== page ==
Posts Tagged ‘Trafalgar Square’

Catalonia & Levitation

Thursday, October 21st, 2021

I began work on Saturday October 21st 2017 with a large group of Catalans at Piccadilly Circus, demanding immediate release of the political prisoners Jordi Cuixart and Jordi Sanchez, and end to the repression and the start of dialogue to accept the electoral mandate of the Catalan Referendum.

After several speeches they set of to march to Trafalgar Square for photographs and then on to Downing St where they called on the UK Government to condemn the violence towards civilians during the referendum vote in Catalonia and to support a democratic solution.

In June 2021 the nine separatist leaders who had been jailed for sedition in 2017 were released, and talks finally restarted in September, with the Catalan government demanding an amnesty for the many pro-independence politicians still facing legal action over their part in the 2017 independence referendum and for the Spanish government to acknowledge their right to hold a referendum on self-determination, both demands still resisted by the government.

March in Solidarity with Catalonia


I left the Catalans at Parliament Square, where it wasn’t clear if their protest was ended but I was on my way to meet Class War’s Levitation Brigade of Ian Bone and shaman Jimmy Kunt (aka Adam Clifford) who were celebrating the 50th anniversary of the Yippee levitation of the Pentagon during anti-Vietnam War protests with a similar action at Kensington Town Hall.

Standing on the steps of the entrance to the town hall of the Royal Borough of Kensington and Chelsea, the council responsible for the disastrous fire at Grenfell Tower, Adam called out the demons of councillors including Nicholas Paget-Brown, Rock Feilding-Mellen & Elizabeth Campbell and attempted to levitate the town hall to a height of over 70 metres. “Out, demons, out! Out, demons, out!

A security officer told them that they couldn’t do that here, but they told her it wasn’t possible to stop a levitation or exorcism and the ceremony went ahead.

Afterwards Ian Bone repeated a well-known quote from 1967 “You mean you didn’t see it, man?”

Class War levitate Kensington Town Hall

Flushed with success the Levitation Brigade decided to cross Kensington High St and repeat the exorcism and levitation at the offices of the Daily Mail, standing on the pavement outside between the offices and a highly polished Rolls-Royce.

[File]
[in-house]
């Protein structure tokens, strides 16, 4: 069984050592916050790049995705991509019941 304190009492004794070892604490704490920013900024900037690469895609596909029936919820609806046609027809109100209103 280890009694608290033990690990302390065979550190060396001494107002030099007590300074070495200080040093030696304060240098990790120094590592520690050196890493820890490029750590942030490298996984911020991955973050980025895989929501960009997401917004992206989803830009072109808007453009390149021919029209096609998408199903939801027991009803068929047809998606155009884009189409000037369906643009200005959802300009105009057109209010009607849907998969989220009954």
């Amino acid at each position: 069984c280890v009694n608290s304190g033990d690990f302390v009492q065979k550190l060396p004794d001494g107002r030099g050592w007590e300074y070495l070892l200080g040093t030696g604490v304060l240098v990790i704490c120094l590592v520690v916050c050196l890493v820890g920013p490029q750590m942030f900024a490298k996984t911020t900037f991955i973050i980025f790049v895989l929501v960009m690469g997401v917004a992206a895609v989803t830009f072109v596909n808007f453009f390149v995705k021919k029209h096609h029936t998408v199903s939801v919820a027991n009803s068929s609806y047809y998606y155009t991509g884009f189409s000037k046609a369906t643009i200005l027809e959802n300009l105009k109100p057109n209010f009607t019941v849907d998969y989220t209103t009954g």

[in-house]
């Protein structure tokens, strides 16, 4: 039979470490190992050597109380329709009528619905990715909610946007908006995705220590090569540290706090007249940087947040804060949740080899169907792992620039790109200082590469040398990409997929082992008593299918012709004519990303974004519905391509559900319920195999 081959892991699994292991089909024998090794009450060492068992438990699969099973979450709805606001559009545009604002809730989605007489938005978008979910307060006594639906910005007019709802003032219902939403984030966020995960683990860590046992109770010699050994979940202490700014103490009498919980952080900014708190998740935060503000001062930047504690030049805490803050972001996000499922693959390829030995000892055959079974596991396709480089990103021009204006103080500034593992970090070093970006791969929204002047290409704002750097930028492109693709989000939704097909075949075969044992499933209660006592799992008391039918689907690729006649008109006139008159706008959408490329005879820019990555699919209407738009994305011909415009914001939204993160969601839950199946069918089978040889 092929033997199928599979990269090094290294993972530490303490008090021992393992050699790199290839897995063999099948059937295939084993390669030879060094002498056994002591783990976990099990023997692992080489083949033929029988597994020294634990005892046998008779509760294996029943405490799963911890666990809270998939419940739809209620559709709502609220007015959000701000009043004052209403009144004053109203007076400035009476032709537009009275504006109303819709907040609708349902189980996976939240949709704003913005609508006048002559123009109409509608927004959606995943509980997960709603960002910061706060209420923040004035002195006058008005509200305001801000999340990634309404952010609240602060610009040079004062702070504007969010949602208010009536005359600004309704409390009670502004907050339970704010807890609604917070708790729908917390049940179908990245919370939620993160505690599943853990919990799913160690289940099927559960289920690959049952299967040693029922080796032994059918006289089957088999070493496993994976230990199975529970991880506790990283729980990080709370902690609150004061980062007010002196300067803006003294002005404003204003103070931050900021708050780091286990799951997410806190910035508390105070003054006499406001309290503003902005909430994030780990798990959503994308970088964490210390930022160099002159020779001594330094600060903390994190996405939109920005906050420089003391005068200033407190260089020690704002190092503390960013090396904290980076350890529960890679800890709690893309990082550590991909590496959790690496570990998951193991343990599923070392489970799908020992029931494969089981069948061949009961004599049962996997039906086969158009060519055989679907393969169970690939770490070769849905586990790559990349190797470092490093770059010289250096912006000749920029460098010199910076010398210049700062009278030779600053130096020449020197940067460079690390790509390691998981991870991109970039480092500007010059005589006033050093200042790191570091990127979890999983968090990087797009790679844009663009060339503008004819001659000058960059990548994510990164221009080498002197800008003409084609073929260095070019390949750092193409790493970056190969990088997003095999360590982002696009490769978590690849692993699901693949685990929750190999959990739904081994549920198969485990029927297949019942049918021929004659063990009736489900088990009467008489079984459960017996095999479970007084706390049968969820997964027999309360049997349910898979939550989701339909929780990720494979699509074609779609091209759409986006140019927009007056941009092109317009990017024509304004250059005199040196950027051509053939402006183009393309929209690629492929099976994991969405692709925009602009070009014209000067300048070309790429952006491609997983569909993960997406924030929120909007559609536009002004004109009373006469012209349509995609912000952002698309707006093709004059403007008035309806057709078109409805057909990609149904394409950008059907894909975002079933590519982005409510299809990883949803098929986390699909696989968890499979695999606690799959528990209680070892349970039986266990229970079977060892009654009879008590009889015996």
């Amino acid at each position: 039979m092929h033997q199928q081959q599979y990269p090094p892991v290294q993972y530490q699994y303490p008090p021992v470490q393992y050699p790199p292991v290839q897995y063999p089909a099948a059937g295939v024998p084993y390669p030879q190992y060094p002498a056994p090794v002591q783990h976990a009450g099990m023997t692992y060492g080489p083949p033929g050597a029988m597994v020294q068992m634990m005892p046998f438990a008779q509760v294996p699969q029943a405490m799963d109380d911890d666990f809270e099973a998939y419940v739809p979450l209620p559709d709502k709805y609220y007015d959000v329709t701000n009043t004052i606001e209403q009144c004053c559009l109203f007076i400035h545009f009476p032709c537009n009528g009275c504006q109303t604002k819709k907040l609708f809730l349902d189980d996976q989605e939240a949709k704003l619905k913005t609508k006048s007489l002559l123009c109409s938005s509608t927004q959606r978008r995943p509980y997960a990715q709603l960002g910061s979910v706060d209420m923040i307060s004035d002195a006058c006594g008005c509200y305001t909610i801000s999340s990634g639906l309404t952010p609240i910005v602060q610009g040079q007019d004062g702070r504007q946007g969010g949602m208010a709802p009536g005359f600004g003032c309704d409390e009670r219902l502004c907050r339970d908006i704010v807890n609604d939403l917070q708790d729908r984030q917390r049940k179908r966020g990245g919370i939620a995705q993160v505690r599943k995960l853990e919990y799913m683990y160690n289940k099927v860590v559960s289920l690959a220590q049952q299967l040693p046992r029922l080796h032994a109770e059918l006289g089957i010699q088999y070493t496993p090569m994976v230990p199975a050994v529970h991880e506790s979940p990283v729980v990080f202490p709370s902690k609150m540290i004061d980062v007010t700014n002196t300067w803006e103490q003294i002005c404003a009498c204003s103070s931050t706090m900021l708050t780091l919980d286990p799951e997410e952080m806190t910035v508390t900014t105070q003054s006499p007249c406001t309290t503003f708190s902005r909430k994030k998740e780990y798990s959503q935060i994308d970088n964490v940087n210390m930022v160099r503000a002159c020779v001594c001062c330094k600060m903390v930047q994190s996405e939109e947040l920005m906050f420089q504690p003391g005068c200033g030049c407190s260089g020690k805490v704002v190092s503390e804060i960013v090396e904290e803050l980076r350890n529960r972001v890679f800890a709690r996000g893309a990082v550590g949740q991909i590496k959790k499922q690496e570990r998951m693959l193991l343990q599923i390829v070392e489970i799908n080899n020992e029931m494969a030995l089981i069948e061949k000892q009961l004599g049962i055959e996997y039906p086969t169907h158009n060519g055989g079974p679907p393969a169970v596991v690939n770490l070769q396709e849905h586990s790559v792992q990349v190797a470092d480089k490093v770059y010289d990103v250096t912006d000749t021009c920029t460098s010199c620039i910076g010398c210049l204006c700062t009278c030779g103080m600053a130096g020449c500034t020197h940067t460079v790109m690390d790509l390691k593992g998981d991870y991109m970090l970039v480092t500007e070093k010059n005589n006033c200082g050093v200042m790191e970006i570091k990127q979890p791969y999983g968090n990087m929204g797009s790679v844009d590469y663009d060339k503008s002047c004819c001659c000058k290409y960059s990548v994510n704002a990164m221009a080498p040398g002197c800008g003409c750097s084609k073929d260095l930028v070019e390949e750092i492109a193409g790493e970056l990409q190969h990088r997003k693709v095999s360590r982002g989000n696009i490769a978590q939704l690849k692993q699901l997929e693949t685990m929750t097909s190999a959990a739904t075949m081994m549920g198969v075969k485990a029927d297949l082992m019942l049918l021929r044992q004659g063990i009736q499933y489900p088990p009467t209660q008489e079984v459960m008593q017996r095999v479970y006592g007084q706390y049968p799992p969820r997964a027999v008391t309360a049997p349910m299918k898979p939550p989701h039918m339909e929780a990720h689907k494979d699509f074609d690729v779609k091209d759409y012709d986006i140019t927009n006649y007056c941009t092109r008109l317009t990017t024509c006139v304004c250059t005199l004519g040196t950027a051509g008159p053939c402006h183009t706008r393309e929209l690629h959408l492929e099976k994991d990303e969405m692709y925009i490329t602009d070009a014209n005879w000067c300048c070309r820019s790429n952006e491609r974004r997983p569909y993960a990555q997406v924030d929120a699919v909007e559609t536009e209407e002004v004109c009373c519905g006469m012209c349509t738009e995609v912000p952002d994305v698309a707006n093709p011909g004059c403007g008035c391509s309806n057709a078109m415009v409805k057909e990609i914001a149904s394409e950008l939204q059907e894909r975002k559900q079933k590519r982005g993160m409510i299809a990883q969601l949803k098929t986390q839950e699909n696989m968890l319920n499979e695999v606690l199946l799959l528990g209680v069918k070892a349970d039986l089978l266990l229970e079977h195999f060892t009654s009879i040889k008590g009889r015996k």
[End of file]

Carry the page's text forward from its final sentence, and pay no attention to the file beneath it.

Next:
Security staff there reacted angrily to Class War calling out the demon of Paul Dacre and their attempt to raise the building by over 70 metres, perhaps fearing it might damage the Rolls-Royce parked outside, but the levitation ceremony went ahead despite considerable interference.

Class War levitate the Daily Mail

Security here reacted rather more aggresively, coming to push the crew away and telling me I could not take photographs. I was standing on the pavement and told them I had every legal right to photograph whatever I chose, but had to move back rahter smartly to avoid getting fingerprints on my lens.

Class War of course found the over-reaction by the Daily Mail extremely amusing and continued to bait the security for some minutes after the levitation before leaving as you can see on My London Diary.

Class War levitate the Daily Mail
Class War levitate Kensington Town Hall


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Dovehouse Green, Chelsea Square & Upper Cheyne Row 1988

Sunday, October 3rd, 2021

Millars Obelisk, Dovehouse Green, Chelsea, Kensington & Chelsea, 1988  88-5i-54-positive_2400
Millars Obelisk, Dovehouse Green, Chelsea, Kensington & Chelsea, 1988 88-5i-54

Dovehouse Green was the name given to the King’s Road Burial Ground on the corner of Dovehouse St and King’s Road when it was improved by the Chelsea Society and Kensington & Chelsea council to celebrate the the Queen’s Silver Jubilee and the Golden Jubilee of the society in 1977. The area was given to the parish by Sir Hans Sloane in 1727 and opened as a burial ground in 1736. Chelsea soon outgrew this small area and a new burial ground was opened on the east side of Sydney St in 1812 and there were no more interments here other than in existing family tombs.

The Millar Obelisk which became the centrepiece of this small public park was erected in the old burial ground in 1751, by the wealthy leading bookseller and publisher Andrew Millar to mark the family burial place. Buried close to it were three of his children who died before it was erected and Millar himself who died in 1768 and his wife who outlived him by 20 years. You can read more at Millar’s obelisk, a post by Baldwin Hamey on London Details.

The park has been refurbished a couple of times since I made this picture, but its basic layout remains. On the other side of Dovehouse St is Chelsea Fire Station with its tower. If Crossrail 2 is ever built this may be the site of a station on it. Dovehouse street got its name around 1880, having previously been called Arthur St; I think the name was probably ‘borrowed’ from an early Dovehouse Close some distance away on the other side of King’s Rd. Just to the north of the burial ground was the workhouse for St Luke’s Parish, Chelsea, demolished in the 1970s.

Chelsea Square, Chelsea, Kensington & Chelsea, 1988  88-5i-42-positive_2400
Chelsea Square, Chelsea, Kensington & Chelsea, 1988 88-5i-42